If we're talking about a skill that can be written down, the following works for me:

- read the manual and summarise as I go

- using the table of contents of my summary, I rewrite the summary in another document

- I repeat this rewriting the summary a bunch of times over multiple days

- this works for text, diagrams and code

For me, the act of trying to recall from minimal input (a topic heading) gets the job done.

It's really just a variation of the techniques already mentioned here.

Goal-based learning is a fairly generic framework that can help to learn to many things.

Want to learn a snowboarding trick, set a goal or series of milestones to get there.

Want to learn a programming language, set the goal of creating a small application or plugin.

Want to learn how to pass interviews, set the goal of trying 4 interviews in the next month and get feedback.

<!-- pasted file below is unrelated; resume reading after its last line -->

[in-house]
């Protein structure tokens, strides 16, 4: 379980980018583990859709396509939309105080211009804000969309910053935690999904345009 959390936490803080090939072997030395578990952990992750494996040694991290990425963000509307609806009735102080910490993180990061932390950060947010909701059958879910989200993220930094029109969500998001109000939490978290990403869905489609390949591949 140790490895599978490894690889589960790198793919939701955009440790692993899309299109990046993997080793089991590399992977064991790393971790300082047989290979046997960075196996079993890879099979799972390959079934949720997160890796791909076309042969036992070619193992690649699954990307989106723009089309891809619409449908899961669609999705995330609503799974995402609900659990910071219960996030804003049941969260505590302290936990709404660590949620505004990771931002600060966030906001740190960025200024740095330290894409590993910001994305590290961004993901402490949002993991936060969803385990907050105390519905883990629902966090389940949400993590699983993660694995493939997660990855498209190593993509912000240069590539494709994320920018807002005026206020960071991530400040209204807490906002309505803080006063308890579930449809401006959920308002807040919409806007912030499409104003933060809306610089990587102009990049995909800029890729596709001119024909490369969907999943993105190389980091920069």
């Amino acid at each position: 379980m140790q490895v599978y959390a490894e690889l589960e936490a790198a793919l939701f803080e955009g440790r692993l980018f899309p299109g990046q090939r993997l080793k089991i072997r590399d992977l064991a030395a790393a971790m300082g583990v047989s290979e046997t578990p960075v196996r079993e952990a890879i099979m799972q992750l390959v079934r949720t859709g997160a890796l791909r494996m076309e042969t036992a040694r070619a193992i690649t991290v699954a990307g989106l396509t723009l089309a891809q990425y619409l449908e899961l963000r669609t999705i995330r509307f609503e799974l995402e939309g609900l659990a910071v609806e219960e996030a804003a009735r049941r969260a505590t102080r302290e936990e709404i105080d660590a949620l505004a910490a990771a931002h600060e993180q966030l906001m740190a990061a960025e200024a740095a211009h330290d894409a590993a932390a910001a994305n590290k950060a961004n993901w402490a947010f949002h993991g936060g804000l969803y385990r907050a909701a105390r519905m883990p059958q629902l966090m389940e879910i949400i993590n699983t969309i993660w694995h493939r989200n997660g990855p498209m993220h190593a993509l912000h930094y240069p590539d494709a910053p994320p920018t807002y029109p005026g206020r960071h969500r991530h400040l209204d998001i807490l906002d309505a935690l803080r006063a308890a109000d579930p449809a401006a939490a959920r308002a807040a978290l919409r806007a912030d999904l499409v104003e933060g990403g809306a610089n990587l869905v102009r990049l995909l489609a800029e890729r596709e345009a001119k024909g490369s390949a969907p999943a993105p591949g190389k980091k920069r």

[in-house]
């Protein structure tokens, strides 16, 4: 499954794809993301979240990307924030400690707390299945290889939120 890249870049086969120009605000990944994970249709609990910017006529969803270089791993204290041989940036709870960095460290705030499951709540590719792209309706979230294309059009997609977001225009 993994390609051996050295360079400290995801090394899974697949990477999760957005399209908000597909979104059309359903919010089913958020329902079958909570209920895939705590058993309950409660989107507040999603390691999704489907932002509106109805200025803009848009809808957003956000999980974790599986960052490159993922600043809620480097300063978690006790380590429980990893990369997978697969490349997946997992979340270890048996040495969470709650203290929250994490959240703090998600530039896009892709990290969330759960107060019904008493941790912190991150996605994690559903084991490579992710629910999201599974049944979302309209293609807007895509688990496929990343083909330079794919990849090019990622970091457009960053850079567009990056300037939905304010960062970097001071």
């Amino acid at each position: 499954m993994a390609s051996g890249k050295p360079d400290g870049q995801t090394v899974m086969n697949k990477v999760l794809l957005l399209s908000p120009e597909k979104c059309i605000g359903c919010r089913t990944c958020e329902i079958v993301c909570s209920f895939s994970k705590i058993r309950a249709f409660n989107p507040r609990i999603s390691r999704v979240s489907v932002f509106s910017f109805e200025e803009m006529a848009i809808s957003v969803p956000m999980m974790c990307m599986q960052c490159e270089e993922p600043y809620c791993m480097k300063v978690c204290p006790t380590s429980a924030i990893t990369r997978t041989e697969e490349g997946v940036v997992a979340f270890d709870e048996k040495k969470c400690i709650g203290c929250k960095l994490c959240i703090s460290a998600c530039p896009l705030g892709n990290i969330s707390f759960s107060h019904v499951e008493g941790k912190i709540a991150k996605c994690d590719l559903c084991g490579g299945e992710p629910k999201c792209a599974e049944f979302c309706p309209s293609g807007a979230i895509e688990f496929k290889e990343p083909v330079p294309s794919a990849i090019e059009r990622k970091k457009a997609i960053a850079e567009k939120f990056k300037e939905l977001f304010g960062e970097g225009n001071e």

It's one of several tools, but tangible goals always help learning.

1 gather good learning resource (videos, tutorials, teachers...)

2 pick a interesting project (if you're learning programming, create a software or an app, if you're learning an instrument pick a song, woodworking, a chair...)

3 have fun doing it

That's how I do it, not that I'm an example of anything, but people usually say I learn quickly.

I'm actually pretty terrible at learning new things, but one thing I think has been effective is to immerse oneself into the community of practitioners. Be social about the thing you're trying to learn, you at least get a pretty good understanding of the current "meta", if nothing else.